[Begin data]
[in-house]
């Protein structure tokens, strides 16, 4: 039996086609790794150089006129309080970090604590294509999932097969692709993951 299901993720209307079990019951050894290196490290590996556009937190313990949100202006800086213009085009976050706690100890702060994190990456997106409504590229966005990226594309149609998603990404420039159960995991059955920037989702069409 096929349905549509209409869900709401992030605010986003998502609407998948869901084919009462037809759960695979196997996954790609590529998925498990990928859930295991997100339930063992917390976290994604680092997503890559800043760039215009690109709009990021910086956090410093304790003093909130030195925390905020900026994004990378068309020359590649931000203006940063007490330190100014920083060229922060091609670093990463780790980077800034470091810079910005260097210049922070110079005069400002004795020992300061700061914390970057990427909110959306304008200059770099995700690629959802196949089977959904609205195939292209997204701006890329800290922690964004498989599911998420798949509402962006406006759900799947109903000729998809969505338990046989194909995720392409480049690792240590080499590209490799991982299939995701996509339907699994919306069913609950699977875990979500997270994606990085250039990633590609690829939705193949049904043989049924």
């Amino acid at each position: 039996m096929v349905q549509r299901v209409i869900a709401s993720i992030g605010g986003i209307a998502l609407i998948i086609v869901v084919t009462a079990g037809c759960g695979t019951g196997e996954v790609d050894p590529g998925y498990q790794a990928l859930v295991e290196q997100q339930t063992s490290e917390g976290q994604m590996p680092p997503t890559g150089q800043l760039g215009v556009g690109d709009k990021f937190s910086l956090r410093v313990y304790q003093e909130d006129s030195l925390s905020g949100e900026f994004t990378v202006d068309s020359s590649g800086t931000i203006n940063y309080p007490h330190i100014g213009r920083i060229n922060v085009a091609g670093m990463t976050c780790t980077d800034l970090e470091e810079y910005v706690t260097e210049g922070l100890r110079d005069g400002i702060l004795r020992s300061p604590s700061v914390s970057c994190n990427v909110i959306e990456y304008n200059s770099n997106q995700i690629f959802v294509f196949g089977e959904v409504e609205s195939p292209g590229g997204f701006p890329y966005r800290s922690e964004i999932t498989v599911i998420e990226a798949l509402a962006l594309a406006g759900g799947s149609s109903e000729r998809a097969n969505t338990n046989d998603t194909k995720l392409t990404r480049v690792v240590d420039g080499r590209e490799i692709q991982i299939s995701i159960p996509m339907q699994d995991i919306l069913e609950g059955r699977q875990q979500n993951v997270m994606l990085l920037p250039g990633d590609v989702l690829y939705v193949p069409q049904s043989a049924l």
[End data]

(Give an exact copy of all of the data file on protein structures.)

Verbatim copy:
[in-house]
């Protein structure tokens, strides 16, 4: 039996086609790794150089006129309080970090604590294509999932097969692709993951 299901993720209307079990019951050894290196490290590996556009937190313990949100202006800086213009085009976050706690100890702060994190990456997106409504590229966005990226594309149609998603990404420039159960995991059955920037989702069409 096929349905549509209409869900709401992030605010986003998502609407998948869901084919009462037809759960695979196997996954790609590529998925498990990928859930295991997100339930063992917390976290994604680092997503890559800043760039215009690109709009990021910086956090410093304790003093909130030195925390905020900026994004990378068309020359590649931000203006940063007490330190100014920083060229922060091609670093990463780790980077800034470091810079910005260097210049922070110079005069400002004795020992300061700061914390970057990427909110959306304008200059770099995700690629959802196949089977959904609205195939292209997204701006890329800290922690964004498989599911998420798949509402962006406006759900799947109903000729998809969505338990046989194909995720392409480049690792240590080499590209490799991982299939995701996509339907699994919306069913609950699977875990979500997270994606990085250039990633590609690829939705193949049904043989049924």
């Amino acid at each position: 039996m096929v349905q549509r299901v209409i869900a709401s993720i992030g605010g986003i209307a998502l609407i998948i086609v869901v084919t009462a079990g037809c759960g695979t019951g196997e996954v790609d050894p590529g998925y498990q790794a990928l859930v295991e290196q997100q339930t063992s490290e917390g976290q994604m590996p680092p997503t890559g150089q800043l760039g215009v556009g690109d709009k990021f937190s910086l956090r410093v313990y304790q003093e909130d006129s030195l925390s905020g949100e900026f994004t990378v202006d068309s020359s590649g800086t931000i203006n940063y309080p007490h330190i100014g213009r920083i060229n922060v085009a091609g670093m990463t976050c780790t980077d800034l970090e470091e810079y910005v706690t260097e210049g922070l100890r110079d005069g400002i702060l004795r020992s300061p604590s700061v914390s970057c994190n990427v909110i959306e990456y304008n200059s770099n997106q995700i690629f959802v294509f196949g089977e959904v409504e609205s195939p292209g590229g997204f701006p890329y966005r800290s922690e964004i999932t498989v599911i998420e990226a798949l509402a962006l594309a406006g759900g799947s149609s109903e000729r998809a097969n969505t338990n046989d998603t194909k995720l392409t990404r480049v690792v240590d420039g080499r590209e490799i692709q991982i299939s995701i159960p996509m339907q699994d995991i919306l069913e609950g059955r699977q875990q979500n993951v997270m994606l990085l920037p250039g990633d590609v989702l690829y939705v193949p069409q049904s043989a049924l």